Saturday, June 26, 2010

Brave New World

OK, so I'm already done with this book. It's a pretty quick read. Like The Road, it reads a little like a writing exercise (the idea is X, now go!), but unlike The Road, it isn't a complete failure.

"Not a complete failure?" you say, "but it's a classic!" And classics, I say, usually aren't that fun to read. This one was at least engaging. The world that was portrayed had a bit more thought behind it. Character development was really weak, which I could see as part of the point of the book; the characters are SUPPOSED to be weak. Still, I like it when I can really get into the heads of the characters in a book (at least one of them), and that didn't happen at all here.

Impression? I liked it and am glad I read it, and recommend that if you are another of those rare souls that initially escaped this book, you pick it up and spend a couple of hours with it.

Books, books, books

I like to read. I especially like to read while nursing or cuddling kids. I thought: gee, I'm having trouble blogging lately. And then I realized that blogging about my reading for a little while might help me get back into the habit, since it's easy and requires very little creativity, but friends might appreciate it nonetheless.

This week I went through, back-to-back, two of the most disparate books I've ever read. The first was The Road by Cormac McCarthy. The second was Outlander by Diana Gabaldon. Unless the second had actually featured rainbows and unicorns, it would be hard to think of a way to put more emotional space between the two.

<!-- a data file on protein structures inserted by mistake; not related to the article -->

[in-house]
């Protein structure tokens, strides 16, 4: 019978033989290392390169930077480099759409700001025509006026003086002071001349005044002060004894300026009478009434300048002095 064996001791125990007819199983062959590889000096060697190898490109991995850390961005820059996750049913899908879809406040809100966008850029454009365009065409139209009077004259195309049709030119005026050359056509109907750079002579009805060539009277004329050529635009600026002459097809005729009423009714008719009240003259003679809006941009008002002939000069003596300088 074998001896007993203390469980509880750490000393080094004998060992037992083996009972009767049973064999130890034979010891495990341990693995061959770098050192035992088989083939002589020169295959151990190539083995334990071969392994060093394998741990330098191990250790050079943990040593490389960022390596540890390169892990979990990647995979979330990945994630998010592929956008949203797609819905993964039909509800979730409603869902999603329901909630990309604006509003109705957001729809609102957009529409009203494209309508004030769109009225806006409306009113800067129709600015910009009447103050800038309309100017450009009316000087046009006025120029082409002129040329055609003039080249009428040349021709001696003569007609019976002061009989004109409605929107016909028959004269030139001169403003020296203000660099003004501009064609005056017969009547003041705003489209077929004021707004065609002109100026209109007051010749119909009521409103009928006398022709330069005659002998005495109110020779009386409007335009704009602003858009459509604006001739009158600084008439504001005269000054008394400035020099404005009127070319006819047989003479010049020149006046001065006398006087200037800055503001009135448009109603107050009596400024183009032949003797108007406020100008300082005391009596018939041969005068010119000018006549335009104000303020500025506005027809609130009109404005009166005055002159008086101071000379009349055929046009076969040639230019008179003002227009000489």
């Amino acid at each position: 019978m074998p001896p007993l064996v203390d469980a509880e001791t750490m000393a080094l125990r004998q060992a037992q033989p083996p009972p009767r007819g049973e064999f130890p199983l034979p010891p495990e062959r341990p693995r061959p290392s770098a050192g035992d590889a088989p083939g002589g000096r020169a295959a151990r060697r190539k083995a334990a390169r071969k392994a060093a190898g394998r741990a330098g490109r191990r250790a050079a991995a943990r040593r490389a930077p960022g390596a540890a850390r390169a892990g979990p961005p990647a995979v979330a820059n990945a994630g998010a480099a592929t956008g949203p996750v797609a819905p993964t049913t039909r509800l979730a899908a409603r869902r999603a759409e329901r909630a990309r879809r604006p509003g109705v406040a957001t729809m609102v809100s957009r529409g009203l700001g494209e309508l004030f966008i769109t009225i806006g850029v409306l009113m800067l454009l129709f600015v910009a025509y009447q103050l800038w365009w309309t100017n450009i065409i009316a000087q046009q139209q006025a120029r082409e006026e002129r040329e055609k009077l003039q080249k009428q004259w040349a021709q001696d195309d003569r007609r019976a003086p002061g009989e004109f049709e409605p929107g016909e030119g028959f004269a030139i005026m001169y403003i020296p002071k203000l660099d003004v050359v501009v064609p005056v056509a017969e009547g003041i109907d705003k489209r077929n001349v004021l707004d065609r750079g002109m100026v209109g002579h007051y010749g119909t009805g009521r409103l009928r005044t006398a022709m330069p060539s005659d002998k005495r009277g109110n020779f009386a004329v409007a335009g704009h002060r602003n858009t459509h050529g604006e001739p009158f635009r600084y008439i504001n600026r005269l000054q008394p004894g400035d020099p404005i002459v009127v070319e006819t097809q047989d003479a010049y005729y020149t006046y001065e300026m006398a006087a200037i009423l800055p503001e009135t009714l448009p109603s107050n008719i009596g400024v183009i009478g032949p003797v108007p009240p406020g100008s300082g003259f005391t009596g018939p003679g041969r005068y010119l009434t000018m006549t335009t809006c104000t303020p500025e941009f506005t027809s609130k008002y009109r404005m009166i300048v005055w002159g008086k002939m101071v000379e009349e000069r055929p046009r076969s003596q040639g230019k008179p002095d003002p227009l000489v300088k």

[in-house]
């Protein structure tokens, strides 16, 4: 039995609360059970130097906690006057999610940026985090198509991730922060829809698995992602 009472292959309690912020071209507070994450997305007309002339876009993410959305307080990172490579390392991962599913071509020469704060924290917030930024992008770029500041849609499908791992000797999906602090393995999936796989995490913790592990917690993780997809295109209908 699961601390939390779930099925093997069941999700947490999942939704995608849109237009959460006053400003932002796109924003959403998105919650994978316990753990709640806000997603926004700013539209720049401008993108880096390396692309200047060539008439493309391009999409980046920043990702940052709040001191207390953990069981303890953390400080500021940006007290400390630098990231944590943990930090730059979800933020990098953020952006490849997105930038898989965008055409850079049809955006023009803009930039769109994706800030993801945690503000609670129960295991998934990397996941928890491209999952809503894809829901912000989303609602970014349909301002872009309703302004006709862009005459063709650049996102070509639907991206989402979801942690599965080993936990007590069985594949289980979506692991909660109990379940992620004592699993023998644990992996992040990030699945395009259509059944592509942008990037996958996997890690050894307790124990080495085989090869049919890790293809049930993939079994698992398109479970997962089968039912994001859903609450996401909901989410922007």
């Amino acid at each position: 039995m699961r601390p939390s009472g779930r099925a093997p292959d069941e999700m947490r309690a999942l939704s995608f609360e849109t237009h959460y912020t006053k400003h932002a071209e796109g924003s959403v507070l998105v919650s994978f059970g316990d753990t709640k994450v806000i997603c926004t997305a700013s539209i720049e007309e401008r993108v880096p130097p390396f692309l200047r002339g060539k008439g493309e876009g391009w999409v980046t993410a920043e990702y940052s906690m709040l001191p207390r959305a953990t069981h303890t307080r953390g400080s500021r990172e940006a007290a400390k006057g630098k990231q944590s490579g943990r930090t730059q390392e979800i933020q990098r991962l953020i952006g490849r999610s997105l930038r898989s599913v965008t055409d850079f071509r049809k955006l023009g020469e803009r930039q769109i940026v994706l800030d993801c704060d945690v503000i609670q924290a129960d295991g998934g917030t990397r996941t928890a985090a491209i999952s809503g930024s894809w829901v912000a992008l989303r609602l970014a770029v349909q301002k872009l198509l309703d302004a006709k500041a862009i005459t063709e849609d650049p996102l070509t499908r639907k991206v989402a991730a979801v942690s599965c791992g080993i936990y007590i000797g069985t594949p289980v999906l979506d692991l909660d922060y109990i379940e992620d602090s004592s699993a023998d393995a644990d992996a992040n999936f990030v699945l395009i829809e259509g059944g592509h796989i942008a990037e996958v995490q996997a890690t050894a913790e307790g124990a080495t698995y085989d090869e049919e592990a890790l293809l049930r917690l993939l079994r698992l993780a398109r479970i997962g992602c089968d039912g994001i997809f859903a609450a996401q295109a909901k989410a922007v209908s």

Let's start where I started: The Road. This book can be described in a single word, and that word is BAD. It's not just a single kind of bad, it's the kind of well-rounded totally bad that I'd be hard-pressed to put a more complicated label on. If I said it was horrible you might think I was referring to the subject matter in a kind of horrible-but-compelling way, but no, it's not. The subject matter is, granted, horrible. It is also incompletely imagined and shock-value heavy; by this I mean that there are scenes in the book that the author describes in ways that maximize the use of disturbing words and subject matter but that contain elements that do not make sense when you stop to think about them - and it's not the kind of book that is complicated that way on purpose. But let's not stop at the subject matter; the writing is also bad. Yes, I understand that our dear probably-mentally-unstable Mr. McCarthy was trying to use a writing device. It didn't work. Screw the author, it's the visionary that read this book and decided to publish it that should get an award. There's no good reason that anyone who reads with any sort of regularity should like this book. I suppose if you read something bad enough, the good stuff seems even better in comparison...but still, whoever read this complete piece of shit book (it took less than 2 hours to read, so maybe the short story category would fit better) and thought "wow, this should be printed!" and later "wow, this should be a movie" TOTALLY deserves kudos for seeing the money underneath all the crap. Yes, yes, I understand the thinking that "a good book makes you think and this book makes you think." This book makes me think about what a load of shit it was, it doesn't make me think constructive thoughts of any variety. Overall impression? Utter crap. Save your time for more pleasurable literary experiences like reading translated technical manuals.